Jim and Cheryl Sheldon opened their farm by Kinuso up to 100 kindergarten students, from C.J. Schurter Elementary School in Slave Lake, for a field trip. These students were in the English program (which implies a French option).

2005

Rotarian Tyler Warman was on the front page of The Leader hanging up Kinettes’ flower baskets in Slave Lake.


Construction was up in Slave Lake. In half a year in 2005, the Town of Slave Lake issued $5.38 million worth of residential construction permits. This was a big jump up from 2004, which was $2.23 million in 12-months.


OHV use in Slave Lake came up at town council. It is illegal to drive an OHV on a street or highway, under the Traffic Safety Act, but this wasn’t being enforced.

The new RCMP staff sergeant thought that heavy enforcement was the answer.

The protective services committee suggested public education.

The final plan was to do both.


Mackenzie Northern railways was suggesting increasing the speed of trains through Slave Lake from 16 km/h to 40 km/h. The company was willing to be flexible, and the speed change would depend on improvements to the Main St. crossing and other changes.


Slave Lakers Tammy Lukan and Lesley Emes spent 23 days trekking in Nepal. They reached base camp on Mt. Everest.


The Slave Lake soccer U14 Roughnecks won a tournament in Edmonton.

2011

The Widewater fire station was destroyed in the Slave Lake wildfire on May 15. The fire crew had a temporary space at the Widewater Community Complex. This was an ATCO trailer and a Quonset for the fire truck.


Housing was a big issue in Slave Lake and the M.D. of Lesser Slave River since the wildfire. Town and M.D. council heard reports of rent gouging. They were strongly against it. They had no legal control over landlords, but the general consensus was that public pressure would help.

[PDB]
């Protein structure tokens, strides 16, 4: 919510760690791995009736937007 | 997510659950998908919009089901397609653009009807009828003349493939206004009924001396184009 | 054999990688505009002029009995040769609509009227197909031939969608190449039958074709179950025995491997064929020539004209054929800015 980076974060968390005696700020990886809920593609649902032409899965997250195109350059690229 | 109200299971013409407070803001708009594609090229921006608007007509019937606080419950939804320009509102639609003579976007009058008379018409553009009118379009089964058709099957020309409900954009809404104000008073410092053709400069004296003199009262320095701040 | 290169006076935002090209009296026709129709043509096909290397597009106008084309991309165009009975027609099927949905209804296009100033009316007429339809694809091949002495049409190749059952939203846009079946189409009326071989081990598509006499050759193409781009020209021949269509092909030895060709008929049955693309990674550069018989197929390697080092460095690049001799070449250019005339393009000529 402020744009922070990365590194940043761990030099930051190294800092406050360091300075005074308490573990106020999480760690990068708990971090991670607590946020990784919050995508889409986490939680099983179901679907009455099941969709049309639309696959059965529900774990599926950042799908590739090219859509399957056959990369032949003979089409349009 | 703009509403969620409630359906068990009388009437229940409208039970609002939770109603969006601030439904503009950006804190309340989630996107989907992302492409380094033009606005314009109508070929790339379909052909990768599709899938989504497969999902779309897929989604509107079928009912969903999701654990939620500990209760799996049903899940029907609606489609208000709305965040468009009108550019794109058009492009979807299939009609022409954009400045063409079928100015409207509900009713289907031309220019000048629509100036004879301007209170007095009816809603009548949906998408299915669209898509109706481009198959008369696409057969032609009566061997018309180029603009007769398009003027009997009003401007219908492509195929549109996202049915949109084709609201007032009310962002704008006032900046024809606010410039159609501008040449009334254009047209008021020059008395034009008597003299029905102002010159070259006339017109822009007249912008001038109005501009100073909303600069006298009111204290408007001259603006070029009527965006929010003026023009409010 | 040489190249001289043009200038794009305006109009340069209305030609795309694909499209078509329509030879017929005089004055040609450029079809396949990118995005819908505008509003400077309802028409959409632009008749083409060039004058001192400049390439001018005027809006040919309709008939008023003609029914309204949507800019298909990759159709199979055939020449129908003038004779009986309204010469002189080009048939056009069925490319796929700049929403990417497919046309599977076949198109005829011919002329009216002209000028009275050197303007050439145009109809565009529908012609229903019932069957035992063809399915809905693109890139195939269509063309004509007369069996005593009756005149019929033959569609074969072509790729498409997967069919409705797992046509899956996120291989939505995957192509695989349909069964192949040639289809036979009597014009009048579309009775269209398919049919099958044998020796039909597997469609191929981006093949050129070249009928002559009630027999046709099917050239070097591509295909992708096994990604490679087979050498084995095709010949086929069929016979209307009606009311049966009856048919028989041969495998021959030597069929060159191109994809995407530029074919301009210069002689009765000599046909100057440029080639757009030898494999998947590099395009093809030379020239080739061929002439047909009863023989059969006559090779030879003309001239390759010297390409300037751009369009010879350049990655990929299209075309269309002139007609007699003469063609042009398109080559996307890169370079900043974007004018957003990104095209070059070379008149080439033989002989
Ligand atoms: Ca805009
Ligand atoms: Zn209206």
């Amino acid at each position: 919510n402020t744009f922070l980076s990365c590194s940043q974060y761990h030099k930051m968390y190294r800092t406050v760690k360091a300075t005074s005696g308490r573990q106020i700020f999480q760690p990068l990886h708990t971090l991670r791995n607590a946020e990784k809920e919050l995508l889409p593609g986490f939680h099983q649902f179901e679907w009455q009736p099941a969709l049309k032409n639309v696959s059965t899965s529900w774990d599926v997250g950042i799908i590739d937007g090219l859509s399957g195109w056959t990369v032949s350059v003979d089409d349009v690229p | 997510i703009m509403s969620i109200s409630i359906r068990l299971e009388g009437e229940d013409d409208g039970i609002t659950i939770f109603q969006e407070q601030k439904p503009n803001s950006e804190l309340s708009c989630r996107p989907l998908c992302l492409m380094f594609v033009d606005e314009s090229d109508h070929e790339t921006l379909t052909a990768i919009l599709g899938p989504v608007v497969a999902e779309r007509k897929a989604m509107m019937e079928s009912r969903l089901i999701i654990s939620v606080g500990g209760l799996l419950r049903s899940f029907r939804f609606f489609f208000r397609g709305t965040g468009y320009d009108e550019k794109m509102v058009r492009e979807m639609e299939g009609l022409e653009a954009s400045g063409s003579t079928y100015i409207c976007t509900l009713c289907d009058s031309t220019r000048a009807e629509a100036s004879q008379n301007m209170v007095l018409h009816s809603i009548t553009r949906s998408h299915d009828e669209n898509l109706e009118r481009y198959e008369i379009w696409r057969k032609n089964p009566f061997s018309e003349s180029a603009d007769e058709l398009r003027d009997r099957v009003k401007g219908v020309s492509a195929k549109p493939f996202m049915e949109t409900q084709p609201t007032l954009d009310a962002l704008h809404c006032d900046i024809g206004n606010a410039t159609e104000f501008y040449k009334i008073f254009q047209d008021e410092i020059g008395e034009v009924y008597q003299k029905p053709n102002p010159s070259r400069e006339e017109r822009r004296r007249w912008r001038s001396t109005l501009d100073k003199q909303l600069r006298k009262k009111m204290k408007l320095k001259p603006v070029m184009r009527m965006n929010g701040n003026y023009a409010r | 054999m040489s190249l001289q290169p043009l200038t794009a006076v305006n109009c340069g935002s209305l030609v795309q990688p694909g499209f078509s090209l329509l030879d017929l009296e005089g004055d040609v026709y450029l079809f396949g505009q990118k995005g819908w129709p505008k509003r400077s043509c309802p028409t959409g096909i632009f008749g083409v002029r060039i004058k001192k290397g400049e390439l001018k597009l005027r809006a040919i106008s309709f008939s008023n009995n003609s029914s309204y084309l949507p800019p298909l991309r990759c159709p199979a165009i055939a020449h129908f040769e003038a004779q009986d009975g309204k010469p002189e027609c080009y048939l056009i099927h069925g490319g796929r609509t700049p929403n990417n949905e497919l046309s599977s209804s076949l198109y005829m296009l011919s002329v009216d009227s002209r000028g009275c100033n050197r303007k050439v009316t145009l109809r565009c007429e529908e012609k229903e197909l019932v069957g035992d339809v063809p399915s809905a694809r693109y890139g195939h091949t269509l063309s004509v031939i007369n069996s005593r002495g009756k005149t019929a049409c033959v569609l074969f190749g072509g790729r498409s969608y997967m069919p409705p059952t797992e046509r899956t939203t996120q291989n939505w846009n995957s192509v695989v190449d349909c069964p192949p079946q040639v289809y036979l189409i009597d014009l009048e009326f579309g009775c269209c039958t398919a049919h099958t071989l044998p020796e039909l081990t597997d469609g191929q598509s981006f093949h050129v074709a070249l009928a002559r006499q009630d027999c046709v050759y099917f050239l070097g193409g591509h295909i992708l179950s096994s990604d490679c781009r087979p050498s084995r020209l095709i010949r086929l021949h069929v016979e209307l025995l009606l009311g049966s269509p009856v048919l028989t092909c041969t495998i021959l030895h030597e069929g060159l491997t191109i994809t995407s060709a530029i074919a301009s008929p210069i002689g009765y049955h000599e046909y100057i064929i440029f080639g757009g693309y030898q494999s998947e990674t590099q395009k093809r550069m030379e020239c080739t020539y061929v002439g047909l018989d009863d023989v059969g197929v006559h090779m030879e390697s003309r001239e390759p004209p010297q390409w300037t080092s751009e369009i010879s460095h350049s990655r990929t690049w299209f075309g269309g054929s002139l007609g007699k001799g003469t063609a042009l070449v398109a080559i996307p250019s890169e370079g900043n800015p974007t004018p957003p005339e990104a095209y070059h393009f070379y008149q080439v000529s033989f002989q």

The provincial government had 50 mobile units ready to come to Slave Lake for people who had lost their homes.


People were wanting to help Slave Lake out with money.
The Rotary Club of Slave Lake was one of the options. However, it didn’t have charitable status, so couldn’t issue tax receipts. Another challenge was finding people without any vested interest to divvy up the money.


There were 70 people at the first Town of Slave Lake council meeting after the wildfire. This was in temporary council chambers, as the town hall had burned down.


Donated items were being distributed at the Slave Lake Curling Rink. There were eight semi trailer loads and over 100 pickup truck loads of donations.


Deborah Stumborg, of SLC Landscaping out of Widewater, had the contract to do the flower boxes in downtown Slave Lake. However, SLC’s greenhouse burned down in the wildfire. Three Edmonton greenhouses came to the rescue and donated plants, so SLC was able to fill the planters.


One of the impacts of the Slave Lake wildfire was that power lines were damaged. Ten Slave Lake ATCO employees chose to stay during the evacuation to get the lights back on. The ATCO workforce eventually grew to 180 people during the evacuation period.


Slave Laker Ian Cameron was organizing a free Concert of Hope in Slave Lake. It was to have three stages and camping.


The Hamlet of Smith wasn’t an official Slave Lake evacuee location, but 467 evacuees from Slave Lake and the southshore stayed there. Some were only there for awhile, but others stayed the full 12 days of the evacuation.


In the southshore (Canyon Creek and Widewater), the wildfire burned down the fire hall and 30 homes, which is a lot for small hamlets. However, the community was coming together to hold its annual Canada Day parade. It was organized by Debbie Seppola.

Editor’s note: The Canyon Creek Canada Day parade is now called the Debbie Seppola Memorial Canada Day Parade.


Slave Lake Fish and Wildlife was receiving a lot of complaints about bears because of the wildfire situation.


Slave Lake had lost over 400 homes in the Slave Lake wildfire.
Around 2,000 evacuees were in Athabasca, during the evacuation. Hosting this many people was no small feat for a town of 2,700.

One Slave Lake resident, David Loyie, wanted to find a way to thank Athabasca. By reading the Athabasca Advocate, he’d learned that Athabasca was short $4,000 to $5,000 towards its Canada Day fireworks display. He was looking into a way to raise that money.


In May, Gift Lake Métis Settlement and Whitefish Lake First Nation, northwest of Lesser Slave Lake, were evacuated because of wildfires.


There was a wildfire still active in the Red Earth Creek area.
Wildfires near Red Earth Creek started on May 15 (the same day as the Slave Lake and southshore wildfires). One wildfire went through Red Earth and travelled 60 km south. There was only limited damage with two mobile skid shacks destroyed.